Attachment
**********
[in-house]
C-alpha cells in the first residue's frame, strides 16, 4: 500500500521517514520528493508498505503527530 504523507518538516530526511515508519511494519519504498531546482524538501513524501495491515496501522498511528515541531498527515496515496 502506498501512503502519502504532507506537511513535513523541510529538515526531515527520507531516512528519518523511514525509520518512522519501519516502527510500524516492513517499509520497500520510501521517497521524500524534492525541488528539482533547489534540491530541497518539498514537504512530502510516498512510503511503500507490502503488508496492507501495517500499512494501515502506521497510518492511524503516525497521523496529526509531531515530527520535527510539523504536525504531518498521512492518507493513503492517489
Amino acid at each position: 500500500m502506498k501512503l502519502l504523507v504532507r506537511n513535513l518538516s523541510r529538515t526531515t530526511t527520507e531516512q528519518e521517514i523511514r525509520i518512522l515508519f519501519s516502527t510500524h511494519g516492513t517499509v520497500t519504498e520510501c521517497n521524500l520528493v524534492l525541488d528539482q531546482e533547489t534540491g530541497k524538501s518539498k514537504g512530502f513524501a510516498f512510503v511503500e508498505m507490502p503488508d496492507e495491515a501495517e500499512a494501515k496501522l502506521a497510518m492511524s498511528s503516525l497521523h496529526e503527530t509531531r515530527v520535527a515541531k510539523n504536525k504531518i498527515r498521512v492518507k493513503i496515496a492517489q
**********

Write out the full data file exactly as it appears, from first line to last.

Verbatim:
[in-house]
C-alpha cells in the first residue's frame, strides 16, 4: 500500500521517514520528493508498505503527530 504523507518538516530526511515508519511494519519504498531546482524538501513524501495491515496501522498511528515541531498527515496515496 502506498501512503502519502504532507506537511513535513523541510529538515526531515527520507531516512528519518523511514525509520518512522519501519516502527510500524516492513517499509520497500520510501521517497521524500524534492525541488528539482533547489534540491530541497518539498514537504512530502510516498512510503511503500507490502503488508496492507501495517500499512494501515502506521497510518492511524503516525497521523496529526509531531515530527520535527510539523504536525504531518498521512492518507493513503492517489
Amino acid at each position: 500500500m502506498k501512503l502519502l504523507v504532507r506537511n513535513l518538516s523541510r529538515t526531515t530526511t527520507e531516512q528519518e521517514i523511514r525509520i518512522l515508519f519501519s516502527t510500524h511494519g516492513t517499509v520497500t519504498e520510501c521517497n521524500l520528493v524534492l525541488d528539482q531546482e533547489t534540491g530541497k524538501s518539498k514537504g512530502f513524501a510516498f512510503v511503500e508498505m507490502p503488508d496492507e495491515a501495517e500499512a494501515k496501522l502506521a497510518m492511524s498511528s503516525l497521523h496529526e503527530t509531531r515530527v520535527a515541531k510539523n504536525k504531518i498527515r498521512v492518507k493513503i496515496a492517489q